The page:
Thursday, July 22, 2010

If UPS can do it why can't the USPS

In its conference call discussing its 2nd Quarter 2010 results,  UPS explained that the growth in its profitability this quarter reflected the fact that while volumes grew slightly, both labor hours and miles driven were down.    The decline in the use of labor and transportation assets reflected a more streamlined network than what existed a year earlier. The streamlining put downward pressure on the total work hours of its Teamster employees.

In addition to streamlining its network, the total complement and work hours of Teamster employees, UPS also made major strides in cutting layers of management by eliminating a significant portion of its district and regional management.   Elimination of middle management reflects the fact that UPS's standards based management approach and strong information technology platform allows fewer managers to manage more territory and employees effectively.

The Postal Service, even though it has reduced work hours and employees, has not been able to get ahead of the curve in streamlining either its facility or transportation network.  The Postal Service has not been as aggressive as financial conditions warrant in streamlining regional and area management.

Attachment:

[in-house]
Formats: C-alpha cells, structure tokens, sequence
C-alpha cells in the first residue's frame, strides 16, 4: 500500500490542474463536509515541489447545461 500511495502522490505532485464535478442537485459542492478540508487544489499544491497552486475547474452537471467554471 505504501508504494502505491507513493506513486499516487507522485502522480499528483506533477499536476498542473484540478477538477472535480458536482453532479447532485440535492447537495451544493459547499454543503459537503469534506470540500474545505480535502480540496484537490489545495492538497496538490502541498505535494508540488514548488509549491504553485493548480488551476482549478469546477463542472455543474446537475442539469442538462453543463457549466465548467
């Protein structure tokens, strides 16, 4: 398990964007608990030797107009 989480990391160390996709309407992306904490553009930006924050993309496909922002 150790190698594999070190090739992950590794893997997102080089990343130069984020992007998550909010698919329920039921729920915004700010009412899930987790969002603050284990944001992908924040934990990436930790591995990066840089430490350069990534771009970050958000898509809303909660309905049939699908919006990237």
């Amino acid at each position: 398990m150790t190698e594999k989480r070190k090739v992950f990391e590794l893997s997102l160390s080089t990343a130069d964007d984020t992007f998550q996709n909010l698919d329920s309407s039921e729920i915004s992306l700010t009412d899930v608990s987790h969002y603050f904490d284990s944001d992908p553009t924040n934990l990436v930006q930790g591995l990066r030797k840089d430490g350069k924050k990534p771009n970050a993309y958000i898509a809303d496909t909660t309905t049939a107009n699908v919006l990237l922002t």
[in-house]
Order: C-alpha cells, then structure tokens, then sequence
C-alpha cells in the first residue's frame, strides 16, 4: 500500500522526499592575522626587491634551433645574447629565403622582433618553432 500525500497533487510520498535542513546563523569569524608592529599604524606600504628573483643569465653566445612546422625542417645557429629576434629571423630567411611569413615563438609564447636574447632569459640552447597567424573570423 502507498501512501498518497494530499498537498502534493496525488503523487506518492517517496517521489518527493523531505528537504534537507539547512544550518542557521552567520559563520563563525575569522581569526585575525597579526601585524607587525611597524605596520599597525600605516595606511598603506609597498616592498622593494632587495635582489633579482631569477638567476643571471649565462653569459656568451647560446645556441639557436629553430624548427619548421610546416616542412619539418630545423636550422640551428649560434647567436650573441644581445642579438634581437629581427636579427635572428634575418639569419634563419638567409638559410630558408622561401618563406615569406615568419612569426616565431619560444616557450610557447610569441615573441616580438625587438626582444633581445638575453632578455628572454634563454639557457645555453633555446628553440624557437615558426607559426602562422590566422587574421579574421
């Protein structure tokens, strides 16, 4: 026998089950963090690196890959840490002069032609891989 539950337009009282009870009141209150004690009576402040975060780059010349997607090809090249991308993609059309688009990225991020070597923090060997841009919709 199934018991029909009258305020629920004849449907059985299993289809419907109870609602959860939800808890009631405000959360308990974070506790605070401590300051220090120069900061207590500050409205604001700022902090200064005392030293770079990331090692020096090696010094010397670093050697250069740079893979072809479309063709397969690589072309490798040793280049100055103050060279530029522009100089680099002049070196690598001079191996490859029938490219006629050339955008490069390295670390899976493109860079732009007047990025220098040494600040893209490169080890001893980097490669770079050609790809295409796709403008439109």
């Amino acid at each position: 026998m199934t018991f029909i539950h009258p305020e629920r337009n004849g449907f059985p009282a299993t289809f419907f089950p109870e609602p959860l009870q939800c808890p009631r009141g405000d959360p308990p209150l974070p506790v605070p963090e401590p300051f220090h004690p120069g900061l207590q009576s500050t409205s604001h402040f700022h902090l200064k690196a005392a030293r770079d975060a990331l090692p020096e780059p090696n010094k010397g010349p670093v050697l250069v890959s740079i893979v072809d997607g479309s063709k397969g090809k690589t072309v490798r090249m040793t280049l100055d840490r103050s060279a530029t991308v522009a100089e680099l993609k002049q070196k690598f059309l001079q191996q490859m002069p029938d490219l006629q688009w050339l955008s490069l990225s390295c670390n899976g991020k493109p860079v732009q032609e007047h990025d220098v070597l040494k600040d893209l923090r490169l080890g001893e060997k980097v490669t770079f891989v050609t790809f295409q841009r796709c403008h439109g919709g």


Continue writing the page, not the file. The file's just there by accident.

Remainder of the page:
Looking forward into 2011, the Postal Service expects that single piece First Class mail will decline by double digits from current levels and bulk First Class mail will decline by 6% further increasing over-capacity in its collection, mail preparation and origination sortation operations and may reduce demand for destination sortation capacity as well. 

No one knows how well the consolidation efforts now in the evaluation stage will work to reduce the over-capacity problem.  However, the public method projecting savings underestimate the benefits of plant consolidation because 1) they do not use volume forecasts which would identify the impact of declining First Class volumes on capacity needs; and 2) they do not use a net present value analysis that would show the impact over 2 to 5 years that would clearly show the value of early retirement incentives and some capital expenditures to speed the consolidation process and operating cost savings.